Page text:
Results
During 24 months, patients incurred a mean of $6965 (SD, $22,054) in inpatient costs and $8676 (SD, $9368) in outpatient costs, with no significant differences among the intervention groups. With base-case assumptions, intervention costs were estimated at $90 (SD, $2) for home blood pressure monitoring, $345 (SD, $64) for the behavioral intervention ($31 per telephone encounter), and $416 (SD, $93) for the combined intervention. Patient time costs were estimated at $585 (SD, $487) for home monitoring, $55 (SD, $16) for the behavioral intervention, and $741 (SD, $529) for the combined intervention.
Conclusions
Our analysis demonstrated that the interventions are cost-additive to the health care system in the short term and that patients’ time costs are nontrivial.
doi:10.1038/ajh.2009.215
PMCID: PMC2901769  PMID: 19927132
Costs and Cost Analysis; Hypertension; Patient Compliance
4.  Two Self-management Interventions to Improve Hypertension Control: A Randomized Trial 
Annals of internal medicine  2009;151(10):687-695.
Background
Less than 40% of Americans with hypertension have adequate blood pressure (BP) control.
Objectives
To compare two self-management interventions for improving BP control among hypertensive patients.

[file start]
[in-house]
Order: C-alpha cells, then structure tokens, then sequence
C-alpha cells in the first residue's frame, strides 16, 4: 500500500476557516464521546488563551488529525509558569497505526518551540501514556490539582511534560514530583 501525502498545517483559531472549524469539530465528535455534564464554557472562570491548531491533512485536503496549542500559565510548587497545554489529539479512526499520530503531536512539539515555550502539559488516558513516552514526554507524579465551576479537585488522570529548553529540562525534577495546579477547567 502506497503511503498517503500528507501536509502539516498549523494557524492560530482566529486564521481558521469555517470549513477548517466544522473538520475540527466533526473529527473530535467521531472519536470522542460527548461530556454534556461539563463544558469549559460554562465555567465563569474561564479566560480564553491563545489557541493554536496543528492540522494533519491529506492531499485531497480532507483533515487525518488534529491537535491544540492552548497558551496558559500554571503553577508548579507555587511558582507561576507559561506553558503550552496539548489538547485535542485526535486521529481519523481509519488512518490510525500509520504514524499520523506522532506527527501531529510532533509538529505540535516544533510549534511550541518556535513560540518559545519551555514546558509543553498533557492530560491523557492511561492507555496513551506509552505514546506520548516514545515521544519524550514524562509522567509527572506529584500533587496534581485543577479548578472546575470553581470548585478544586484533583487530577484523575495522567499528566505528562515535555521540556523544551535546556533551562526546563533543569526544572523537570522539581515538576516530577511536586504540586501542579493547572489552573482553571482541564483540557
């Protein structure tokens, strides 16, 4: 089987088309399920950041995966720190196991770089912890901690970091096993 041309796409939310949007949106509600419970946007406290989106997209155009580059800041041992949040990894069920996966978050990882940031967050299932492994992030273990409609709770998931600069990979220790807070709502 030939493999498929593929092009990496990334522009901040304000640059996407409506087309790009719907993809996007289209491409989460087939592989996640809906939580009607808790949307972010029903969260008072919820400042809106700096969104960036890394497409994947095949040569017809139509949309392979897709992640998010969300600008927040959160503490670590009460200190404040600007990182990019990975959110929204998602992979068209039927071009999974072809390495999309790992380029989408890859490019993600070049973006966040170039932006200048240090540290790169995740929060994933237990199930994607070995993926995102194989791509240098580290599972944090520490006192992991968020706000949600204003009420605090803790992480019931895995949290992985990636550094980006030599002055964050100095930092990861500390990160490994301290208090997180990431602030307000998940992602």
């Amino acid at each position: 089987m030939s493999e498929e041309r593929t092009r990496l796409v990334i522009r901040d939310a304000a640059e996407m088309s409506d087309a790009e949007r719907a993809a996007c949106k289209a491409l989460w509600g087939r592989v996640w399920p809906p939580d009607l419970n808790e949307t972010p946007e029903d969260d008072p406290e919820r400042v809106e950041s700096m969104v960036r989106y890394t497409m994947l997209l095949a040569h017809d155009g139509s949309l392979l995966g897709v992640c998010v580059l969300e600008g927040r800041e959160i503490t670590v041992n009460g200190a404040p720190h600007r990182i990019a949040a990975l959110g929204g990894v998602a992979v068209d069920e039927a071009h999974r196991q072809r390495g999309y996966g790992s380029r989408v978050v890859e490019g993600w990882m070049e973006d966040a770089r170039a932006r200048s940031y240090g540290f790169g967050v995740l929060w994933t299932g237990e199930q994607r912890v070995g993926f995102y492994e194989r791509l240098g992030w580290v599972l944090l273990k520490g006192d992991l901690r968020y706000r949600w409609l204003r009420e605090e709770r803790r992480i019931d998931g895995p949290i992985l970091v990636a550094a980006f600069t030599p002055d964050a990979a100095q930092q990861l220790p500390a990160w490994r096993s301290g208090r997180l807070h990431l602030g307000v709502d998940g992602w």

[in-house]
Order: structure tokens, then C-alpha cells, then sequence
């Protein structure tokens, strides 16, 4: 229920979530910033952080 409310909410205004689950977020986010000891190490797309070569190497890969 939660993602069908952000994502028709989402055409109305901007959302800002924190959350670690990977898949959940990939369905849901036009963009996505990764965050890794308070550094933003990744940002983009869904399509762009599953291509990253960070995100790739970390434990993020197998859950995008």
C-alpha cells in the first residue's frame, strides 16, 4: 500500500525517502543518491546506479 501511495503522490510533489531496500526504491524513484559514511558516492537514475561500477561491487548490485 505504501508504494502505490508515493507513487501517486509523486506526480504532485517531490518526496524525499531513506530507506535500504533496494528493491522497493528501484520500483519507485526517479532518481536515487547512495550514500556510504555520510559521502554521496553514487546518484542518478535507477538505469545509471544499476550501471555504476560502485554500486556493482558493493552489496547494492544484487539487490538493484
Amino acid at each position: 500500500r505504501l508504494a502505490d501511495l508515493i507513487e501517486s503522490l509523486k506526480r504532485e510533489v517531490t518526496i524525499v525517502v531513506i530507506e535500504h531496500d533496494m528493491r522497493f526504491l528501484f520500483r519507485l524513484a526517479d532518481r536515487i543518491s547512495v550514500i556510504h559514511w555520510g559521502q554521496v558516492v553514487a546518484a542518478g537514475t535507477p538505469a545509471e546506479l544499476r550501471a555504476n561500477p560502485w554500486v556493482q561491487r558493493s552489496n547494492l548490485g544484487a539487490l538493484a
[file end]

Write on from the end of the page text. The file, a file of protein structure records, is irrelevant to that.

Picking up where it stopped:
Design
A 2 by 2 randomized trial stratified by enrollment site and patient literacy status with two-year follow-up (5/2004-1/2008).
Setting
Two university-affiliated primary care clinics.
Patients
636 patients were randomized (31% recruitment rate) among the 2060 eligible hypertensive patients.
Interventions
Research assistants randomized eligible patients via a centralized blinded and stratified randomization algorithm to receive either: 1) usual care; 2) bi-monthly tailored nurse-administered telephone intervention targeting hypertension-related behaviors; 3) BP monitoring consisting of measuring BP three times per week, or; 4) a combination of the two interventions.
Measurements
The primary outcome was BP control evaluated at six-month intervals over 24 months. 475 (75%) completed the 24-month BP follow-up.
Results
Improvements in proportion of BP control for the intervention groups relative to the usual care group at 24 months were: behavioral group, 4.3% (95% CI: −4.5%, 12.9); home BP monitoring group, 7.6% (95% CI: −1.9%, 17.0%); and, combined interventions, 11.0% (95% CI: 1.9%, 19.8%). For systolic BP, relative to usual care, the 24 month difference was, +0.6 mmHg (95% CI: −2.2, 3.4) for the behavioral intervention group, −0.6 mmHg (95% CI: −3.6, 2.3) for the home monitoring group, and −3.9 mmHg (95% CI: −6.9, −0.9) for the combined interventions. Similar patterns were observed for diastolic BP at 24 months.
Limitations
Changes in medication use and diet were only monitored in intervention participants; 25% lacked 24 month outcome data; 73% had adequate BP control at baseline; the study setting was an academic health center, all factors that potentially limit generalizability.
Conclusion
Combined home BP monitoring and tailored behavioral telephone intervention improved BP control, systolic BP, and diastolic BP at 24 months relative to usual care.
doi:10.1059/0003-4819-151-10-200911170-00148
PMCID: PMC2892337  PMID: 19920269
Hypertension; Lifestyle; Clinical Trial; Self-management; Adherence